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God and Human Freedom

A Kierkegaardian Perspective

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Tony Kim

In God and Human Freedom: A Kierkegaardian Perspective Tony Kim discusses Søren Kierkegaard’s concept of historical unity between the divine and human without disparaging their absolute distinction. Kim’s central analysis between the relation of God and human freedom in Kierkegaard presents God’s absoluteness as superseding human freedom, intervening at every point of His relation with the world and informing humanity of their existentially passive being. Kim argues Kierkegaard is not a strict voluntarist but deeply acknowledges God’s absoluteness and initiative over and against human life. Moreover, the author’s exploration of unity in Kierkegaard points to the very ethics of who God is, one who loves the world. Ultimately, God manifests that love in Jesus Christ, representing God’s ultimate reconciliation with the world in his humility.
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Chapter 1: Introduction

1. Tony Kim, Reasonableness of Faith: A Study of Kierkegaard’s Philosophical Fragments (New York: Peter Lang Publishers Inc., 2012), 120.

2. Louis Pojman, Kierkegaard’s Philosophy of Religion (San Francisco: International Scholars Publications, 1999), 184.

3. Stephen Evans, Passionate Reason: Making Sense of Kierkegaard’s Philosophical Fragments (Bloomington: Indiana University Press, 1992), 126.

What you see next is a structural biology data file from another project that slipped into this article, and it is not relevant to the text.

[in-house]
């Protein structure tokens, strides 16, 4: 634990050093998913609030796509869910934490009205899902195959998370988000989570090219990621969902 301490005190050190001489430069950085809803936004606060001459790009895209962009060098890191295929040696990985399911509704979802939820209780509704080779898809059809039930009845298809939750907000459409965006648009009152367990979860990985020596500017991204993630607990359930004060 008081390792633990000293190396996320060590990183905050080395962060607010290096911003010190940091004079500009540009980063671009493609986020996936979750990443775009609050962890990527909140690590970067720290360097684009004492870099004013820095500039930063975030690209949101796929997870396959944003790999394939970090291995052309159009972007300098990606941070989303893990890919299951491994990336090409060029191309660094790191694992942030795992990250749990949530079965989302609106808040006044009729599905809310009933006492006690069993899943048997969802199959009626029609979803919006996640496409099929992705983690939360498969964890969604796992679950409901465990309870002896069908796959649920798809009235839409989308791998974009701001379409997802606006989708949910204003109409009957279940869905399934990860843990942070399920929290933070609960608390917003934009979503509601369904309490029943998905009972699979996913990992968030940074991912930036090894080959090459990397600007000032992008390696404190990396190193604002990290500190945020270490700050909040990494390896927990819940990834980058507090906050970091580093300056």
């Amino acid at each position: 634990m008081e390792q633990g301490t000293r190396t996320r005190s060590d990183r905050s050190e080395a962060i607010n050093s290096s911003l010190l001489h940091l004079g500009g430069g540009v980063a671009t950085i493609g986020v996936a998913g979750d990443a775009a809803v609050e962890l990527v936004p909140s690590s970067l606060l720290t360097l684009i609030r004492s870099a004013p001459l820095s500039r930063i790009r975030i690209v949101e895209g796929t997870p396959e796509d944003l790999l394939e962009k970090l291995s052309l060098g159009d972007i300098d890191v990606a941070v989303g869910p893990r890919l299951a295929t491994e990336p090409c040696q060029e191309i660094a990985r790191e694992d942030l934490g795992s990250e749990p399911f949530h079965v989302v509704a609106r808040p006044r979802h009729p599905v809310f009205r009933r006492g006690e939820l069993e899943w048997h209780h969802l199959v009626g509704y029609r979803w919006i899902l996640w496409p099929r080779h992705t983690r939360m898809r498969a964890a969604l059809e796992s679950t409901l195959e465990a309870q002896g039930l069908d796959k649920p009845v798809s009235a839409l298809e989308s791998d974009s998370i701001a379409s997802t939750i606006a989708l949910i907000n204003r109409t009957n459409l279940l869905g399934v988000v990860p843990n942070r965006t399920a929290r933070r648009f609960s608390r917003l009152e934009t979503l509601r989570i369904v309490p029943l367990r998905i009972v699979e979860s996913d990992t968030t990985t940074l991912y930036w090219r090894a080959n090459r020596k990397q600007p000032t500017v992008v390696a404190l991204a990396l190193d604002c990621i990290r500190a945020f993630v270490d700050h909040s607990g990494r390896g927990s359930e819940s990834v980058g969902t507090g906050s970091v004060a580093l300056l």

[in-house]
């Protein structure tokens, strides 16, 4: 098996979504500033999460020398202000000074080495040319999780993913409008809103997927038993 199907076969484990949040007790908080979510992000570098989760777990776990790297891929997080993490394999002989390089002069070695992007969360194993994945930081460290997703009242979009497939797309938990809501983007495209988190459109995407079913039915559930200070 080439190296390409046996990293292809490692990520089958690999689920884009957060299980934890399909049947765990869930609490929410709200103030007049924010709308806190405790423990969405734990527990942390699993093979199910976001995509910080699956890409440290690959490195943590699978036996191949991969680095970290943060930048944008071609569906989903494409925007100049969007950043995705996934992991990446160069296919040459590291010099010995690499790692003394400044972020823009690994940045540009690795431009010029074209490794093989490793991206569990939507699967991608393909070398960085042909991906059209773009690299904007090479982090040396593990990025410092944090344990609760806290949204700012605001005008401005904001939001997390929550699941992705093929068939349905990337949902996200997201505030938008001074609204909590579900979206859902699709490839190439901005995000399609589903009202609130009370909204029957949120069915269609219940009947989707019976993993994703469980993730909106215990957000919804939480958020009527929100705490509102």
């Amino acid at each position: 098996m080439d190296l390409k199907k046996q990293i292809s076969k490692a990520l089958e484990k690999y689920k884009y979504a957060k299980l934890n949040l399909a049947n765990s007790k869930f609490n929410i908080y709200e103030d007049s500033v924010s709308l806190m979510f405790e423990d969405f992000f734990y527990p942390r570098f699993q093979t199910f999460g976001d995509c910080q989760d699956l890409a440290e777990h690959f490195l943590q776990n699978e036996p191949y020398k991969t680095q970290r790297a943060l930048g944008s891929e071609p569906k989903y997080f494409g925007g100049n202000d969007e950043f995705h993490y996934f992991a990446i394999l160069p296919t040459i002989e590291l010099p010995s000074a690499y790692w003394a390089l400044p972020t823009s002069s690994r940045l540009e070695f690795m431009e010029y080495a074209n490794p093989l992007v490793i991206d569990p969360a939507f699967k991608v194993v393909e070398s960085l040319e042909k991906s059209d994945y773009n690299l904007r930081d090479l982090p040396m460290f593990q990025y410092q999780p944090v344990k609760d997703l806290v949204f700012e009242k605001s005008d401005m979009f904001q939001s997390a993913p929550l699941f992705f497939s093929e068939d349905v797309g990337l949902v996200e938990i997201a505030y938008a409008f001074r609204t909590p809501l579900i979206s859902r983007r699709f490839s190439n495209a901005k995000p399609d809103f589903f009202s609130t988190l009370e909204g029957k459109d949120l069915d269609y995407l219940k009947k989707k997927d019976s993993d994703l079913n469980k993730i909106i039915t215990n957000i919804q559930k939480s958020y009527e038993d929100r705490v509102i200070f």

4. Søren Kierkegaard, Fear and Trembling and The Book on Adler, trans. Walter Loweri (New York: Everyman’s Library, 1994), 59. Here, we clearly see his concept of revelation as that which stands over and against philosophy (i.e., metaphysics, speculation and so on). He boldly shows his biblical pre-suppositional stand with respect to history and nature. He explores his view further in Philosophical Fragments where he explains the truth of the concept by virtue of the logic of stating the argument from being to conclusion of God’s being by virtue of seeing the impossibility of arguing from being to existence and vice versa. See Søren Kierkegaard, Philosophical Fragments, ed. and trans. Howard V. Hong and Edna H. Hong (Princeton: Princeton University Press, 1985), 39–41.

5. Ibid., 59–60.

6. In a journal entry from 1849, Kierkegaard states: “The man and the ideal are separated from each other in this way. To be so situated as to be able to live for an idea, to be able to employ all one’s time for this, is indeed closer to relating oneself to...

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